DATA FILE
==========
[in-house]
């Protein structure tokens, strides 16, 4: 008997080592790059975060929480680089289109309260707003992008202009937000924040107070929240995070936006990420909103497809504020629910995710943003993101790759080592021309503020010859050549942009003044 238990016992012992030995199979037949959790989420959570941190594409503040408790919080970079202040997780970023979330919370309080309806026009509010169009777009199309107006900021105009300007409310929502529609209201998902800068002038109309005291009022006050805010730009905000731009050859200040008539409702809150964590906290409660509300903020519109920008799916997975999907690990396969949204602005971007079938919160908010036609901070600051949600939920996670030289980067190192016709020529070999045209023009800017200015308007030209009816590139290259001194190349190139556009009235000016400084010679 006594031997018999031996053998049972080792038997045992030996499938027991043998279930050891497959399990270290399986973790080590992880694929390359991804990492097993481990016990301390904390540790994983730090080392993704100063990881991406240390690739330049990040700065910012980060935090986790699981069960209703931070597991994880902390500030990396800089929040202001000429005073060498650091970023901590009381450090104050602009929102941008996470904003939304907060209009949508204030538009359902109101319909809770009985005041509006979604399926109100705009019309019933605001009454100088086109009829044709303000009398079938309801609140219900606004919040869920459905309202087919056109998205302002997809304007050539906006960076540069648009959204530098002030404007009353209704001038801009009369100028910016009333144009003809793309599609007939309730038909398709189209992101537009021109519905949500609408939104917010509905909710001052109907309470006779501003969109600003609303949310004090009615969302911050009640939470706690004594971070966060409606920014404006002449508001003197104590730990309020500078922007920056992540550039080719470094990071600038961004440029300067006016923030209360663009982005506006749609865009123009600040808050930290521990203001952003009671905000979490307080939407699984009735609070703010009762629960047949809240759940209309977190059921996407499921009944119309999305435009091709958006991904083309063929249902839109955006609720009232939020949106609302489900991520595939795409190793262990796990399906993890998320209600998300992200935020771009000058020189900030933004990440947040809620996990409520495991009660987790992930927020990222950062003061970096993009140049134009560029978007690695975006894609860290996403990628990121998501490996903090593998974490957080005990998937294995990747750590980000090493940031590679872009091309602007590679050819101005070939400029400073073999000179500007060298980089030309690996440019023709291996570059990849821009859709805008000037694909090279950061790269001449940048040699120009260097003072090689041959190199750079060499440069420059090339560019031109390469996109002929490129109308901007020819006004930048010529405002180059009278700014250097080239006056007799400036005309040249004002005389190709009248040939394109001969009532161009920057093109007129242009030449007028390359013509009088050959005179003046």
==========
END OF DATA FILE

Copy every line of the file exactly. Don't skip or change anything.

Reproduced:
[in-house]
């Protein structure tokens, strides 16, 4: 008997080592790059975060929480680089289109309260707003992008202009937000924040107070929240995070936006990420909103497809504020629910995710943003993101790759080592021309503020010859050549942009003044 238990016992012992030995199979037949959790989420959570941190594409503040408790919080970079202040997780970023979330919370309080309806026009509010169009777009199309107006900021105009300007409310929502529609209201998902800068002038109309005291009022006050805010730009905000731009050859200040008539409702809150964590906290409660509300903020519109920008799916997975999907690990396969949204602005971007079938919160908010036609901070600051949600939920996670030289980067190192016709020529070999045209023009800017200015308007030209009816590139290259001194190349190139556009009235000016400084010679 006594031997018999031996053998049972080792038997045992030996499938027991043998279930050891497959399990270290399986973790080590992880694929390359991804990492097993481990016990301390904390540790994983730090080392993704100063990881991406240390690739330049990040700065910012980060935090986790699981069960209703931070597991994880902390500030990396800089929040202001000429005073060498650091970023901590009381450090104050602009929102941008996470904003939304907060209009949508204030538009359902109101319909809770009985005041509006979604399926109100705009019309019933605001009454100088086109009829044709303000009398079938309801609140219900606004919040869920459905309202087919056109998205302002997809304007050539906006960076540069648009959204530098002030404007009353209704001038801009009369100028910016009333144009003809793309599609007939309730038909398709189209992101537009021109519905949500609408939104917010509905909710001052109907309470006779501003969109600003609303949310004090009615969302911050009640939470706690004594971070966060409606920014404006002449508001003197104590730990309020500078922007920056992540550039080719470094990071600038961004440029300067006016923030209360663009982005506006749609865009123009600040808050930290521990203001952003009671905000979490307080939407699984009735609070703010009762629960047949809240759940209309977190059921996407499921009944119309999305435009091709958006991904083309063929249902839109955006609720009232939020949106609302489900991520595939795409190793262990796990399906993890998320209600998300992200935020771009000058020189900030933004990440947040809620996990409520495991009660987790992930927020990222950062003061970096993009140049134009560029978007690695975006894609860290996403990628990121998501490996903090593998974490957080005990998937294995990747750590980000090493940031590679872009091309602007590679050819101005070939400029400073073999000179500007060298980089030309690996440019023709291996570059990849821009859709805008000037694909090279950061790269001449940048040699120009260097003072090689041959190199750079060499440069420059090339560019031109390469996109002929490129109308901007020819006004930048010529405002180059009278700014250097080239006056007799400036005309040249004002005389190709009248040939394109001969009532161009920057093109007129242009030449007028390359013509009088050959005179003046």